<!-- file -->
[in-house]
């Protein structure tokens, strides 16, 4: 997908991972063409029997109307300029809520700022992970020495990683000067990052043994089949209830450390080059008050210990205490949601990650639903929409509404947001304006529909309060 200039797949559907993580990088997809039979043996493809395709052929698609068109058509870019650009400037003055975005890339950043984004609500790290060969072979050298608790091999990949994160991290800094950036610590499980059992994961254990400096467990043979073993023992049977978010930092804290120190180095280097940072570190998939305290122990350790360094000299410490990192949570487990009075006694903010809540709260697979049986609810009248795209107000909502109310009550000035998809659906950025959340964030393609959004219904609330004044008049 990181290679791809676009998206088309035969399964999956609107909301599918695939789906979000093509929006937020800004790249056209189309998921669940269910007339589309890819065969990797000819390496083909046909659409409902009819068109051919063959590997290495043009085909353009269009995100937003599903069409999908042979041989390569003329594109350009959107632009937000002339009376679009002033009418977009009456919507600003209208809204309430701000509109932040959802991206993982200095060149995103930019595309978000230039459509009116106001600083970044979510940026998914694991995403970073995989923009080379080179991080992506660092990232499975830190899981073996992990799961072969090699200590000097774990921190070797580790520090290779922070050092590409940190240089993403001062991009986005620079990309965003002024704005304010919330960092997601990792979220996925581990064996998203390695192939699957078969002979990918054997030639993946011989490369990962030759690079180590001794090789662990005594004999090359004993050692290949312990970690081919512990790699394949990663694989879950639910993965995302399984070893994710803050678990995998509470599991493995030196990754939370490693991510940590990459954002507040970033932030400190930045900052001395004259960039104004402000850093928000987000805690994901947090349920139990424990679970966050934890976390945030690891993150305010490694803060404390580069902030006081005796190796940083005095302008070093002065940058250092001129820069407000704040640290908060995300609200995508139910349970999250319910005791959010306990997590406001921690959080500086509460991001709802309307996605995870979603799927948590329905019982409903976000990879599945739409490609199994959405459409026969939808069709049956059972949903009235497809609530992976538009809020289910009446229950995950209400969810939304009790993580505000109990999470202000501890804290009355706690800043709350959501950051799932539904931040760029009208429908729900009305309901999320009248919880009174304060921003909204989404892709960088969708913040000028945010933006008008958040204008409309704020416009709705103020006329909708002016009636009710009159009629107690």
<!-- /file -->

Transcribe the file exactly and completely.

[in-house]
């Protein structure tokens, strides 16, 4: 997908991972063409029997109307300029809520700022992970020495990683000067990052043994089949209830450390080059008050210990205490949601990650639903929409509404947001304006529909309060 200039797949559907993580990088997809039979043996493809395709052929698609068109058509870019650009400037003055975005890339950043984004609500790290060969072979050298608790091999990949994160991290800094950036610590499980059992994961254990400096467990043979073993023992049977978010930092804290120190180095280097940072570190998939305290122990350790360094000299410490990192949570487990009075006694903010809540709260697979049986609810009248795209107000909502109310009550000035998809659906950025959340964030393609959004219904609330004044008049 990181290679791809676009998206088309035969399964999956609107909301599918695939789906979000093509929006937020800004790249056209189309998921669940269910007339589309890819065969990797000819390496083909046909659409409902009819068109051919063959590997290495043009085909353009269009995100937003599903069409999908042979041989390569003329594109350009959107632009937000002339009376679009002033009418977009009456919507600003209208809204309430701000509109932040959802991206993982200095060149995103930019595309978000230039459509009116106001600083970044979510940026998914694991995403970073995989923009080379080179991080992506660092990232499975830190899981073996992990799961072969090699200590000097774990921190070797580790520090290779922070050092590409940190240089993403001062991009986005620079990309965003002024704005304010919330960092997601990792979220996925581990064996998203390695192939699957078969002979990918054997030639993946011989490369990962030759690079180590001794090789662990005594004999090359004993050692290949312990970690081919512990790699394949990663694989879950639910993965995302399984070893994710803050678990995998509470599991493995030196990754939370490693991510940590990459954002507040970033932030400190930045900052001395004259960039104004402000850093928000987000805690994901947090349920139990424990679970966050934890976390945030690891993150305010490694803060404390580069902030006081005796190796940083005095302008070093002065940058250092001129820069407000704040640290908060995300609200995508139910349970999250319910005791959010306990997590406001921690959080500086509460991001709802309307996605995870979603799927948590329905019982409903976000990879599945739409490609199994959405459409026969939808069709049956059972949903009235497809609530992976538009809020289910009446229950995950209400969810939304009790993580505000109990999470202000501890804290009355706690800043709350959501950051799932539904931040760029009208429908729900009305309901999320009248919880009174304060921003909204989404892709960088969708913040000028945010933006008008958040204008409309704020416009709705103020006329909708002016009636009710009159009629107690």